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Work practices contribute to electrical incidents during cane harvesting

Published: 28 Jul 2017 4:37pm

Fatigue and entrenched work practices are the underlying causes of electrical incidents leading to poor safety performance during cane harvesting according to Ergon Energy.

Customer Delivery Manager Mark Biffanti says with the 2017 harvest underway, Ergon’s community safety advisors continue to work closely with the sugar cane industry to improve safety practices.

“Our aim is to prevent and reduce electrical incidents associated with cane harvesting and educate the industry about the dangers of working around electrical infrastructure.

“However, ultimately, machinery operators need to take personal responsibility for their own safety,” he said.

Mr Biffanti said despite Ergon’s safety work with the industry the number of electrical accidents remain static.

“There has been little change in the number of electrical incidents associated with cane harvesting in regional Queensland in recent years which is concerning.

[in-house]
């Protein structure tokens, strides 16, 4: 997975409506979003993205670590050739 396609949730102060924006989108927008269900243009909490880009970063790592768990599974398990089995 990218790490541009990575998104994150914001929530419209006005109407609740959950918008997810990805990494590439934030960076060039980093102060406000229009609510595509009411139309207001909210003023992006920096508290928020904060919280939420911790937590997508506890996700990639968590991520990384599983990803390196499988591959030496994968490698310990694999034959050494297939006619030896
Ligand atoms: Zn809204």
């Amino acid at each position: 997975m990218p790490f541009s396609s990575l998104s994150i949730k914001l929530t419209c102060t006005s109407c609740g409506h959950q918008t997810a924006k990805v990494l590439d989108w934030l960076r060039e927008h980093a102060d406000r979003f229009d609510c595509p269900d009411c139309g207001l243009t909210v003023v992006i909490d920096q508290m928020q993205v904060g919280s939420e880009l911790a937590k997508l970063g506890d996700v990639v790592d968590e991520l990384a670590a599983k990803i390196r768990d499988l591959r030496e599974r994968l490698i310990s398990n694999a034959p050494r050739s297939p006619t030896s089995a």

“The issues are in the field situational awareness of electricity assets, fatigue as harvesting can be a 24 hour a day operation and complacency to their surroundings,” he said.

And with harvesting underway, Ergon has renewed its “Look up and Live” campaign encouraging safe and legal work practices near powerlines.

Mr Biffanti advises farmers and harvesters to:

  • think through the task and identify all electrical hazards;
  • assess the risks;
  • establish and introduce control measures;
  • clear around power poles and pole stay wires during daylight only;
  • do the job safely and have a safety observer on hand.
  • look out for your mates.
  • keep a safe distance between machinery and powerlines.

“That’s because electricity can arc – or jump if conductive material comes close enough and that’s why it’s vital to stay well away.”

Machinery can only be operated within three meters of powerlines by authorised persons and individual training to comply with the law is available.

Information about safety legislation and exclusion zones is available here:

https://www.worksafe.qld.gov.au/agriculture/workplace-hazards/electrical-safety-in-the-rural-industry#lookup

Ergon Energy also has information on working near powerlines at:

https://www.ergon.com.au/network/safety/business-safety/the-outdoor-workplace/working-near-powerlines

An electrical incident is defined as an incident involving electrical equipment if in the incident resulted in electrocution, an electric shock or injury from electricity.

Media Contact: Corporate communications Manager John Fowler
Phone: 0417283713

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